If poaching is an issue which is not yet noticed, waste is the biggest one yet noticed. According to a high ranking official of the Forest Intelligent Squad, Tirunelveli, management of the heaping up waste and its disposal after the festival is a big head ache for the forest authorities after the festival days.

“There will be a lot of plastic waste, especially glasses and packets scattered all over the place. It is a one week long Herculean task to clear them up as we got no help from other agencies except some NGO for the operation. We collect all the waste and then bring trucks to take them down leaving no trace of plastic in the forest area”, says he.

However, the removal of plastic is no mean feat here as a stroll on the odd 10 km road stretch that goes to the temple will show you that plastic litter is everywhere during the festive times, not to mention the temple premises.

Though many study reports in other protected areas have indicated the hazards brought by plastic containers to animals who are lured by the colors and salty taste of the wrappers, such studies are yet to take place in KMTR.

Health issues

The issue of pollution not only threatens the wild life of the crucial tiger reserve here, but also damages the health of devotees and the people in Tirunelveli, turticoin and Virudhanagr district to whom the river is the major water source.

Absence of clear waste management plans and facilities like toilets are making things worse. “People camp in unhygienic conditions. They put up a temporary tent and then cook and eat there itself not finding it an issue that the camp mates are often defecating near the camp areas itself”, says a forest official. “Studies have shown that small children who are carried to the festival get diseases like diarrhea and similar illness owing to eating in unhygienic conditions, said he.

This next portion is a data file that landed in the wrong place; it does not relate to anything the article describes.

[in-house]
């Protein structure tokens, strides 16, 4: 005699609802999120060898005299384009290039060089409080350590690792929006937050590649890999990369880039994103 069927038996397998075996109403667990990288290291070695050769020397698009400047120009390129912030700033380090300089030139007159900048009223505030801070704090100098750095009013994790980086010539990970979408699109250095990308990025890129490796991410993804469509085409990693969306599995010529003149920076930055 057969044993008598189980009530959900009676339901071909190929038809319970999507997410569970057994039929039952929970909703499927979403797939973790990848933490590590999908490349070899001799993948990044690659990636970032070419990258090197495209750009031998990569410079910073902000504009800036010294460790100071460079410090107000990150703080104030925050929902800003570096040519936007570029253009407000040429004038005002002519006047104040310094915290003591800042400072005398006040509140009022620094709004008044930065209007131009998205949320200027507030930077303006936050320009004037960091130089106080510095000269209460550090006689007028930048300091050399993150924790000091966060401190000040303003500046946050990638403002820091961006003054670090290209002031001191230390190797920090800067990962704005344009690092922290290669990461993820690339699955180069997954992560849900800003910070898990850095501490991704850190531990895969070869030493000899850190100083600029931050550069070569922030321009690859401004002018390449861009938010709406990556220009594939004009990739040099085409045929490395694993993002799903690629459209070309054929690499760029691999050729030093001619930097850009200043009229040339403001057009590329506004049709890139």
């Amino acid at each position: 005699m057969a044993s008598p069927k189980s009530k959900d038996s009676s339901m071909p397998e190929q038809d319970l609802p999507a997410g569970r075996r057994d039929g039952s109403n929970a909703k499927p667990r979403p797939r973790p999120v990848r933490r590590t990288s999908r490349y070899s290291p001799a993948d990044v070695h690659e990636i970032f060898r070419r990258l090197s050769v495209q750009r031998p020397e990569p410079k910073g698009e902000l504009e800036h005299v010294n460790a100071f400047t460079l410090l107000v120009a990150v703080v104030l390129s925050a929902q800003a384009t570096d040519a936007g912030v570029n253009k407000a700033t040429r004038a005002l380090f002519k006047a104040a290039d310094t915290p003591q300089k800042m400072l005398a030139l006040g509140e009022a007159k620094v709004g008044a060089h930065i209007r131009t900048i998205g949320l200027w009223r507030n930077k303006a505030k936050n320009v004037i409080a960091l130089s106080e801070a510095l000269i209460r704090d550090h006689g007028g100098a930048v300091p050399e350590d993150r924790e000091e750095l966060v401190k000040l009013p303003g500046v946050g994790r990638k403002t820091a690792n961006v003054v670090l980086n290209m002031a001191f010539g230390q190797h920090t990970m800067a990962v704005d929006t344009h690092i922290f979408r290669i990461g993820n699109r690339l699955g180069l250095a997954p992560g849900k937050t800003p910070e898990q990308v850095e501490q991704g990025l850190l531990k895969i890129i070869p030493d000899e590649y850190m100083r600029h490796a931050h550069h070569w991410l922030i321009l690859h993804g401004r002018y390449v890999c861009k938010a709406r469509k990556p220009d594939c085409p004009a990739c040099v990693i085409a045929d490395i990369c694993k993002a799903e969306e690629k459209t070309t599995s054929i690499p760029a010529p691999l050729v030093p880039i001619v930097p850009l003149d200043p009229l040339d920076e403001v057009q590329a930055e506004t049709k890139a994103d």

Pilgrim camps inside the forest

A recent study down on the water in river shows that the quality of the water is degrading to alarming levels. According to ATREE open defection, animal slaughtering as part of the rituals, cooking, washing and bathing pollutes the origin of the river during the festival.

They have also found high presence of coliform bacteria near the temple and downstream during the period. According to the study, the Kani tribes who live on the banks in the downstream do not use the water during and after many days of the festival since they have found water borne diseases spreading after every festival season.

A.G. Murugesan, Professor at Manonmaniam Sundaranar University who has been studying the falling water quality of the river also made similar findings recently. According to him a surge in the fecal coliform bacteria level in the water is noticed during the festival period.

According to Indian laws to protect the forests, any tourist activity or any disturbance to the core area of a tiger reserve is not allowed. “That is the major concern with the festival and the increasing turn out of the devotees”, said, an informed source at the office of the Deputy Director, Amba Samudram range.

“The festival has been taking place from a long time back, though not with this much devotee presence, but new notifications from MoEF has put the whole area of the KMTR as a core zone which restrict any such activity that disturbs the wild life. So we are trying to bring down the crowd by enforcing stricter regulations and thorough checking which has considerably brought down the number of people turning up”, said he. Authorities are now mulling over bringing down the number of festival days.

Will it become another Sabarimala?

Sorimuthaiyan Temple is believed to house 1008 deities and is considered very sacred by the Hindus in Tamil Nadu. However, it can be seen that it is not just devotion that brings people here. The whole carnival atmosphere is taking people here, many of them adequately equipped with bottles to keep the spirits high.